Florida, officially known as the “Sunshine State,” was dubbed the “Plywood State” by media after it was battered by four hurricanes in only six weeks during the 2004 hurricane season. Nearly every square inch of Florida felt the impacts from at least one of those four storms.
NOAA’s 2004 Atlantic Hurricane Outlook called for an active hurricane season, and it was – 15 named storms, with nine becoming hurricanes. Four of those hurricanes – Charley, Frances, Ivan, and Jeanne – took aim at Florida in quick succession. Each one was different, yet each served as a reminder of what these storms can bring to those living or vacationing in hurricane-prone areas.
Charley was first. A hurricane warning extended across the entire west coast of the peninsula on the morning of August 13. But many people only paid attention to the center forecast line inside the track forecast error cone. That morning, the line was over the Tampa Bay region. But early that afternoon, Charley strengthened to a Category 4 hurricane and veered a bit to the right, coming ashore at Punta Gorda, about 100 miles south of Tampa.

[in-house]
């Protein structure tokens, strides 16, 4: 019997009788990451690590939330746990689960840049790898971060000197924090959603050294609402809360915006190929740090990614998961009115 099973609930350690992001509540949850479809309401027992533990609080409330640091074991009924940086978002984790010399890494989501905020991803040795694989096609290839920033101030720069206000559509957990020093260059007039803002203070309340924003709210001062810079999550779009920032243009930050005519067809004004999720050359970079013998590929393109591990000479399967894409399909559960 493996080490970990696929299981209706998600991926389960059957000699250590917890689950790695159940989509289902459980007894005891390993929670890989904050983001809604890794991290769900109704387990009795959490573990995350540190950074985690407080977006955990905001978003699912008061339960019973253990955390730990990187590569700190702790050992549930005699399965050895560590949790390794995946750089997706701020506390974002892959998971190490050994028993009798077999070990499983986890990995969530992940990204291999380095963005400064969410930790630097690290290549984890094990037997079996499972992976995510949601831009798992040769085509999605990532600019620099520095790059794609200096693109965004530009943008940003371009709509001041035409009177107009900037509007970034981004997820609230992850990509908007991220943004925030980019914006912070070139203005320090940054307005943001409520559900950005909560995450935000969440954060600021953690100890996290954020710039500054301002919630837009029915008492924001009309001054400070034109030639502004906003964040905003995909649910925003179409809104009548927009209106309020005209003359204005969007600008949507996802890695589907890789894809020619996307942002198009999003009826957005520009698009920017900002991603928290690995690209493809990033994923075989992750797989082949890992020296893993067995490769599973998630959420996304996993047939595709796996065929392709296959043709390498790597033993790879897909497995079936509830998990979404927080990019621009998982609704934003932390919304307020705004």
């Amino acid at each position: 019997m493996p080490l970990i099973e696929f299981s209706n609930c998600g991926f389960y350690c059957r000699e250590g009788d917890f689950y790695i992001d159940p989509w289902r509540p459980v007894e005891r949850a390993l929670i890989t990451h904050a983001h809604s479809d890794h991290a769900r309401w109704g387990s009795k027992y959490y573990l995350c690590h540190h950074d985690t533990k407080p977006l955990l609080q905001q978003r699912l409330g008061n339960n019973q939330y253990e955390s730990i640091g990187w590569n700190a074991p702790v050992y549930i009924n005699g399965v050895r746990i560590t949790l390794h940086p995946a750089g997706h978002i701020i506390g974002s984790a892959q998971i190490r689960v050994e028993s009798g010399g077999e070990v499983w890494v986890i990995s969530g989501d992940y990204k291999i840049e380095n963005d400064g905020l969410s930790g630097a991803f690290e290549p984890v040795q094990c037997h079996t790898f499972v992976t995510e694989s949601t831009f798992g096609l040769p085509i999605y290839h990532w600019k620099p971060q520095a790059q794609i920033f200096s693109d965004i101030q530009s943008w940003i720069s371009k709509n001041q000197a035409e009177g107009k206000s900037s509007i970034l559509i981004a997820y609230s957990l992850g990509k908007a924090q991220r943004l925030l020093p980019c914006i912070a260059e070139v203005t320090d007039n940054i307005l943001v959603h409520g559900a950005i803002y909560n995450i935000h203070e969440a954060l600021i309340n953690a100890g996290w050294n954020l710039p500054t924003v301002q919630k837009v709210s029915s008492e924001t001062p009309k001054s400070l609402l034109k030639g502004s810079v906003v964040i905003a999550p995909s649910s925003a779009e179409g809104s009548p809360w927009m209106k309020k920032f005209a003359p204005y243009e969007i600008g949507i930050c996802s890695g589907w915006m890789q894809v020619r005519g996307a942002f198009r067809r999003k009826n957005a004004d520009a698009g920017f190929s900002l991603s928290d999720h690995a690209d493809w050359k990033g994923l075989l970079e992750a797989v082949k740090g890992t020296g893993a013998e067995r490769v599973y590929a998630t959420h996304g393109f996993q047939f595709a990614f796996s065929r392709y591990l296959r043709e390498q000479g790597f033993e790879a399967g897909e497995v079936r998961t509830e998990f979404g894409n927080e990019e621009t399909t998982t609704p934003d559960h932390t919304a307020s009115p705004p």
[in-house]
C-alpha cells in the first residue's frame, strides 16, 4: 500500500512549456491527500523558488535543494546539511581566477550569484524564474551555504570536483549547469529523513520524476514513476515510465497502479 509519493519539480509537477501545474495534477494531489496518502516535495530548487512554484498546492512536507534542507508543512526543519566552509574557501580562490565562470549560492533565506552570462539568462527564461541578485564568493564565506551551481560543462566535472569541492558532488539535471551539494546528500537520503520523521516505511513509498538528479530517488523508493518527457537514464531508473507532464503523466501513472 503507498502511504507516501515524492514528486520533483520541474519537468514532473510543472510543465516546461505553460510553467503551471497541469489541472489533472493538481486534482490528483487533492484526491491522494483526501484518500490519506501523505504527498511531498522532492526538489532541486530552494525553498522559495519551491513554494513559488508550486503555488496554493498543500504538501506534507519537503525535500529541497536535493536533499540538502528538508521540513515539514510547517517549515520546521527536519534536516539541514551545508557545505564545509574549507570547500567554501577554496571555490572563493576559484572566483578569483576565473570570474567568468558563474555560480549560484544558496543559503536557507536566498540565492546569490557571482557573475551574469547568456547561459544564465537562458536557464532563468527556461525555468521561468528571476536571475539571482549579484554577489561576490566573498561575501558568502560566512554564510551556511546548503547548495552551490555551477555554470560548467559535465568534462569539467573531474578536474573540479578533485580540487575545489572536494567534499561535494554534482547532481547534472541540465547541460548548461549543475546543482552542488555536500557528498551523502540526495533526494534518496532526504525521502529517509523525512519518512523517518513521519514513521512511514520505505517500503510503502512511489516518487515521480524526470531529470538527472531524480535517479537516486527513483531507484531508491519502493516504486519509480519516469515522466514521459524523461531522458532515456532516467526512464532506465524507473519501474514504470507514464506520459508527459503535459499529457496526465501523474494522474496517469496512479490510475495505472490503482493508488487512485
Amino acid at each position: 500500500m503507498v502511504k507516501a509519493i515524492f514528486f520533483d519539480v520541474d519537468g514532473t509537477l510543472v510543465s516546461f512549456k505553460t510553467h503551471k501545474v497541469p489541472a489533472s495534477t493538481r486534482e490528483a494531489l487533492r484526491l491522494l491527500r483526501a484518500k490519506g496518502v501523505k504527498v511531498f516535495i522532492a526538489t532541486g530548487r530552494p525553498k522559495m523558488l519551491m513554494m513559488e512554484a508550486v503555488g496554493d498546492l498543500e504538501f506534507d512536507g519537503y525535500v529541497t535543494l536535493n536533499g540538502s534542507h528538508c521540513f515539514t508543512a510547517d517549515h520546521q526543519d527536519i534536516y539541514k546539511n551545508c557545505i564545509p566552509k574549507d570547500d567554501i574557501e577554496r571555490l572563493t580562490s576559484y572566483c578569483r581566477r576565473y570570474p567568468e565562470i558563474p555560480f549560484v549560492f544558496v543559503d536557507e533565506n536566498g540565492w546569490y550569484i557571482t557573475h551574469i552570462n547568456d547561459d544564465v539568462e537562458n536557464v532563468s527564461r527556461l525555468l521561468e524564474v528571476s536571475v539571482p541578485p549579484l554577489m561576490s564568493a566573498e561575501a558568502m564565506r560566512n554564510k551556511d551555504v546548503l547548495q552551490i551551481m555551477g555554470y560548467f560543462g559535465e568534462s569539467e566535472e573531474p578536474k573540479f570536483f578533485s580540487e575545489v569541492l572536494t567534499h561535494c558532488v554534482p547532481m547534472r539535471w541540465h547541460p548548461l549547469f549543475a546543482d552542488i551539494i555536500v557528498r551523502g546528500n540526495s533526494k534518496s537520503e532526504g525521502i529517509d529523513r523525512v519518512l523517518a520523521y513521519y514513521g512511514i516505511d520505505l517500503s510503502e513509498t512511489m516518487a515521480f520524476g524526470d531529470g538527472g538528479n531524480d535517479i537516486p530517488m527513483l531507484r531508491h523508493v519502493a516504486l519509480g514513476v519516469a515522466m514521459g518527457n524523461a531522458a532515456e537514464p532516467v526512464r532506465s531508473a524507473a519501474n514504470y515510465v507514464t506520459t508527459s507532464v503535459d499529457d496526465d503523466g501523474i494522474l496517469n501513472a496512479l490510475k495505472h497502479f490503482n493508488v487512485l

Remember: Pay attention to the entire forecast cone. Equally as important, the cone doesn’t depict how far the storm’s impacts will be felt. High winds and heavy rain can extend hundreds of miles from the center.
Several weeks later on September 5, Hurricane Frances made landfall as a category 2 at Hutchinson Island on the Florida east coast. The center of the storm was very large, 55 to 80 miles wide at landfall, but as the calm center passed overhead it belied what was to come as Frances moved inland. As the storm cut across the peninsula and moved on to the panhandle it created numerous tornadoes statewide.
Remember: Tropical cyclones often spin-off destructive tornadoes.